Jeffrey Fontana Park now has its own Zoo!

About four month’s ago, I was at the Parks, Recreation and Neighborhood Services (PRNS) Corporation Yard on McAbee, east of the Almaden Expressway. I am a member of the non-profit group, Martin-Fontana Parks Association (MFPA), and I was there to inquire about an irrigation issue. As I was talking to the park administrators, I noticed that a camel was looking at me through the back window of the trailer and I asked ‘who’s camel is that?’. Turns out there were two camels outside; and one elephant! They are concrete animals that kids pet and climb. They had come from the Almaden Lake Park where they entertained generations of kids (my grandson rode that camel!). Now, they were damaged and their future was uncertain. I immediately envisioned those animals repaired, painted and in place in the tot lots at Jeffrey Fontana Park. But how to go about this?

A Life Scout from Boy Scout Troop 262 of San Jose, Roy Blume, stepped forward. Roy is a senior at Pioneer High School on Blossom Hill Road. Roy was looking for an Eagle Scout Project and, for Roy, this project had great appeal. He drafted a proposal, it was approved by his troop and MFPA; and the rest is history.

From left to right are  Andrew Young, Max Bi, Ryan Daly, Connor Daly, Wesley Brook and kneeling in front Roy Blume.

From left to right are
Andrew Young, Max Bi, Ryan Daly, Connor Daly, Wesley Brook and kneeling in front Roy Blume.

Roy was fortunate to find, on the internet, a local concrete and statue repair company: MC Construction Services, Inc. of Livermore, CA. Roy found that the President of the company, R. Mark McCarter, was a former Boy Scout and, when contacted, expressed keen interest in supporting this Eagle project! It turns out that there is two-part, epoxy systems and adhesives that make the repair of damaged concrete as strong or stronger than the original product. Thanks to Mr. McCarter, this part of the project was set in motion.

Next Roy needed to decide on a specific location in the park for the camel and the elephant (the second camel is destined for another SJ Park). After this decision was made the gears of the City needed to put in motion. This proved to be an easy step. Thanks to Peggy Rudd, Mollie Tobias of PRNS; and Tache Ludwig, Shoko, Mat Spina and Diviel Guerrero of the Capital Infrastructure Team, the move to, and placement in, the tot lots at Fontana Park moved at warp speed! The camel-repair crew was having a hard time keeping up with the folks from PRNS.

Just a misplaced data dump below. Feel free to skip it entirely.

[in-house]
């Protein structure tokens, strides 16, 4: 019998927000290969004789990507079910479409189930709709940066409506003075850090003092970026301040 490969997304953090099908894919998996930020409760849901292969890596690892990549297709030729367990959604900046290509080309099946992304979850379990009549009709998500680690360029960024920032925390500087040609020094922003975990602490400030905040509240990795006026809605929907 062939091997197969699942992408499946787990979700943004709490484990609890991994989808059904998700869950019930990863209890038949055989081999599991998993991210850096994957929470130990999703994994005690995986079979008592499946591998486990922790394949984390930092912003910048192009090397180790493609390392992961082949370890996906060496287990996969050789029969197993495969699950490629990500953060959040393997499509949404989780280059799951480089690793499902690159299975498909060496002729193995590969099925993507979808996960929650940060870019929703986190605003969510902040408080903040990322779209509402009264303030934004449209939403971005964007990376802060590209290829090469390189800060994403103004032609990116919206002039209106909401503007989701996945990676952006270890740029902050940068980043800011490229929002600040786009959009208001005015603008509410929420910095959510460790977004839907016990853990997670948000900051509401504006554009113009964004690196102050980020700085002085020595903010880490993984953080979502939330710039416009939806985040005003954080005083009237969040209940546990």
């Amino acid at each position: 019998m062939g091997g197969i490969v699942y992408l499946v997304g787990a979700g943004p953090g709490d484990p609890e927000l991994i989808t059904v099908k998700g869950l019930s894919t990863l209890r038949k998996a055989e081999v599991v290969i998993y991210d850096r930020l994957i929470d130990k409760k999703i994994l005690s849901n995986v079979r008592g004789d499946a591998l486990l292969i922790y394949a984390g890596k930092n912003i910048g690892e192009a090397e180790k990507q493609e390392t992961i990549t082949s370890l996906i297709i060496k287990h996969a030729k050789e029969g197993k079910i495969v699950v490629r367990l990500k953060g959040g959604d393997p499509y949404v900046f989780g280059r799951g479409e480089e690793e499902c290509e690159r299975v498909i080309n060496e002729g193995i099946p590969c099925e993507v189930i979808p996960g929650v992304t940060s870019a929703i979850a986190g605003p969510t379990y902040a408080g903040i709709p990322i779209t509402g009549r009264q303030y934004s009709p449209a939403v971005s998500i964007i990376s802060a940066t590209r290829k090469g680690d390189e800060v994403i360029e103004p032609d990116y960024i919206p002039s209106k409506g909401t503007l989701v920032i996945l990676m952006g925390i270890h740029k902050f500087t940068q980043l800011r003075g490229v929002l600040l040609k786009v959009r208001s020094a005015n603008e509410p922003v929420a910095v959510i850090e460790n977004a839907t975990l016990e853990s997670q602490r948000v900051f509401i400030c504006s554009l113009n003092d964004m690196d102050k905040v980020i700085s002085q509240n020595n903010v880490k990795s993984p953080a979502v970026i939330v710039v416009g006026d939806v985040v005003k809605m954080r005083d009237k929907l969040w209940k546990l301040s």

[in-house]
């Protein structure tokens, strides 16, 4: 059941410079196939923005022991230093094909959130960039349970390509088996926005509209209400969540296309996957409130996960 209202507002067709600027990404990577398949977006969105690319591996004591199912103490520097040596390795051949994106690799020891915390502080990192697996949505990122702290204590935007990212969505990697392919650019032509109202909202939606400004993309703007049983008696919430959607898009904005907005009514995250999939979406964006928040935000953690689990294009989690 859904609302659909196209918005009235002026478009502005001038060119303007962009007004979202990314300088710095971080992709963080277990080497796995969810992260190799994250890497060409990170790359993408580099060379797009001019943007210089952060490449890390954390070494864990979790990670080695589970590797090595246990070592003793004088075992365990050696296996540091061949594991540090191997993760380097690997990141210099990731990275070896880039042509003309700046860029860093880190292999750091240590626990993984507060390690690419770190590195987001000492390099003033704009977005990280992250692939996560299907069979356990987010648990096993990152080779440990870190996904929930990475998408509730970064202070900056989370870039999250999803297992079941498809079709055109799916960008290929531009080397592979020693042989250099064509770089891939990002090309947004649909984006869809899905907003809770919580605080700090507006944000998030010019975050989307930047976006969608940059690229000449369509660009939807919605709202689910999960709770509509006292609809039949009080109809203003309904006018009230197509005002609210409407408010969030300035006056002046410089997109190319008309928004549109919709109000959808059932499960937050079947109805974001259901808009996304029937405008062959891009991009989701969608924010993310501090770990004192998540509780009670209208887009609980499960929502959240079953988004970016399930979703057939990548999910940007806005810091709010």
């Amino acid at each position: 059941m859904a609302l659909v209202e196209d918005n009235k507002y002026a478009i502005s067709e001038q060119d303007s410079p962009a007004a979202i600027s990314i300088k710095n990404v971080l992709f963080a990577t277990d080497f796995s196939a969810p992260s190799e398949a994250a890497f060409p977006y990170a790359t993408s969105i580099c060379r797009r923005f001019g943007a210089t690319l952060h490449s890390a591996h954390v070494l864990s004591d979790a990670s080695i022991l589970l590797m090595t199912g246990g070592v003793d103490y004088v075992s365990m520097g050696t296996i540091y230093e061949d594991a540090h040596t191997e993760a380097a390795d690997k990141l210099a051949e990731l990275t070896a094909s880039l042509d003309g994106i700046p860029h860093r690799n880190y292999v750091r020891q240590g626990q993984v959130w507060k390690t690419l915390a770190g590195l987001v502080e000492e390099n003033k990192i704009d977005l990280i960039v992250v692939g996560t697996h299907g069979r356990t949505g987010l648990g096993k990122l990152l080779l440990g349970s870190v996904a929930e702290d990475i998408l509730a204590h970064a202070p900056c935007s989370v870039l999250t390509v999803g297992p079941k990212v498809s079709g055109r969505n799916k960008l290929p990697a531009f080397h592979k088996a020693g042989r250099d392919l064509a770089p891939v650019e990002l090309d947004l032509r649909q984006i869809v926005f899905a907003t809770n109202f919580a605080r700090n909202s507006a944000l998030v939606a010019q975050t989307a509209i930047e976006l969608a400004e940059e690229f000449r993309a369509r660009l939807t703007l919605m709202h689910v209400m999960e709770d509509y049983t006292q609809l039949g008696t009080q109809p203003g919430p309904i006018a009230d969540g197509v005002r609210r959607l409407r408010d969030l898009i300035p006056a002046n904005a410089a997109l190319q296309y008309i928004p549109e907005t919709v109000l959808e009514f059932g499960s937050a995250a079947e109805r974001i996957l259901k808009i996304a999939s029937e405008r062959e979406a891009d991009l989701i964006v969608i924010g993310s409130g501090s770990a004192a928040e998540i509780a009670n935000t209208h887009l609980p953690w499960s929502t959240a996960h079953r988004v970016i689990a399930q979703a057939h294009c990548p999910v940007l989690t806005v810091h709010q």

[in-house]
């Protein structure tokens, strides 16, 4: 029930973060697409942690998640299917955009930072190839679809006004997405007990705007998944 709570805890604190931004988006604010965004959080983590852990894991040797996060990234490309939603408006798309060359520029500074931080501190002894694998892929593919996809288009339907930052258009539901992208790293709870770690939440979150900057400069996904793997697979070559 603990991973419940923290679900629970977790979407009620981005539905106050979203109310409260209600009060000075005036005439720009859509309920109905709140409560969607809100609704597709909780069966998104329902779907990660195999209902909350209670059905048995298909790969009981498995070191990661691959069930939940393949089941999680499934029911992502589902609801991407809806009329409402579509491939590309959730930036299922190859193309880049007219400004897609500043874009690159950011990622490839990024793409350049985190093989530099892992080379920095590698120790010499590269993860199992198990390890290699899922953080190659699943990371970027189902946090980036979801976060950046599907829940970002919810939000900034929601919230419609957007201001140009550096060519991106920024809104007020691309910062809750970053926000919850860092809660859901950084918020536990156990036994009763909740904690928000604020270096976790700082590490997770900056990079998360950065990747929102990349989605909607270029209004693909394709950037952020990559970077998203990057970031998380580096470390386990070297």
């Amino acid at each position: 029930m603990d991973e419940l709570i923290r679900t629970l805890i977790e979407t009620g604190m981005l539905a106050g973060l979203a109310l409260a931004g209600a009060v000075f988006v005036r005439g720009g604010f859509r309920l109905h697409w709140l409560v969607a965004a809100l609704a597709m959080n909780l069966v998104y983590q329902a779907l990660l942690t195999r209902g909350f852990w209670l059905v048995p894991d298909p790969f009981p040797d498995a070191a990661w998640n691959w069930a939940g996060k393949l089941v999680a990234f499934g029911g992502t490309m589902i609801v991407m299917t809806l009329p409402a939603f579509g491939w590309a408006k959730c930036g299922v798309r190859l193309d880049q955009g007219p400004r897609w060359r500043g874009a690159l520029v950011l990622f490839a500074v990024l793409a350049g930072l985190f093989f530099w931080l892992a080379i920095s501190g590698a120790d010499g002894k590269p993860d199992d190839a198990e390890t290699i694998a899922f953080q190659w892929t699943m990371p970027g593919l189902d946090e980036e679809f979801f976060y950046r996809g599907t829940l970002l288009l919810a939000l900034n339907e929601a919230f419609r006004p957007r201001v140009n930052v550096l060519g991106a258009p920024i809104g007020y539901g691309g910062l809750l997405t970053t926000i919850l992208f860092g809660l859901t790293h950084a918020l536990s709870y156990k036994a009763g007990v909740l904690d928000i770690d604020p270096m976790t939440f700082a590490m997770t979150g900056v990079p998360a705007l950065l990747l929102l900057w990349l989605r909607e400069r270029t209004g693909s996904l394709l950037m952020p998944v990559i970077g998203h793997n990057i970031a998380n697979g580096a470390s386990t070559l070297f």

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Once the repair and the surface preparation of the two animals was completed, Roy involved his fellow scouts (and their parents) in the painting and protective-coating of the gray elephant and camel-colored camel. That work was completed Sunday, November 8. The project was funded by the fund-raising efforts of Roy and Boy Scout Troop 262 , with matching funds coming from MFPA.

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The safety cages were removed and park visitors can now resume their interactions with these wonderful creatures. The project was originally targeted for completion by November 15, 2014. How is that for on-time and within budget!

We tell this story in detail because it shows you how things can be done as a team to benefit our parks and widen the experience of park users. In this instance, an Eagle Scout project, with the mentoring and financial support of MFPA, got things organized. Roy and the scouts from Troop 262, with the efficient help of PRNS of the City of San Jose and the Capital Infrastructure Team, made things happen. Without the help of Mark McCarter of MC Construction Services, this project would have never gotten underway. There are more opportunities out there folks. All it takes is coming up with an idea, putting the ducks in order, and getting things done!

Patrick Pizzo

Pat Pizzo         And a special thanks to Patrick for seeing this project through from start to finish.  We need more members like Patrick who keep our parks beautiful.  Why not become a MFPA member today?  Just click on our membership/sponsership button at the top of the page for information.  We need your support.

Mike Will has provided us with  a very brief history on where these cement animals came from:  History.  If you are wondering just how much these animals cost, see this link.

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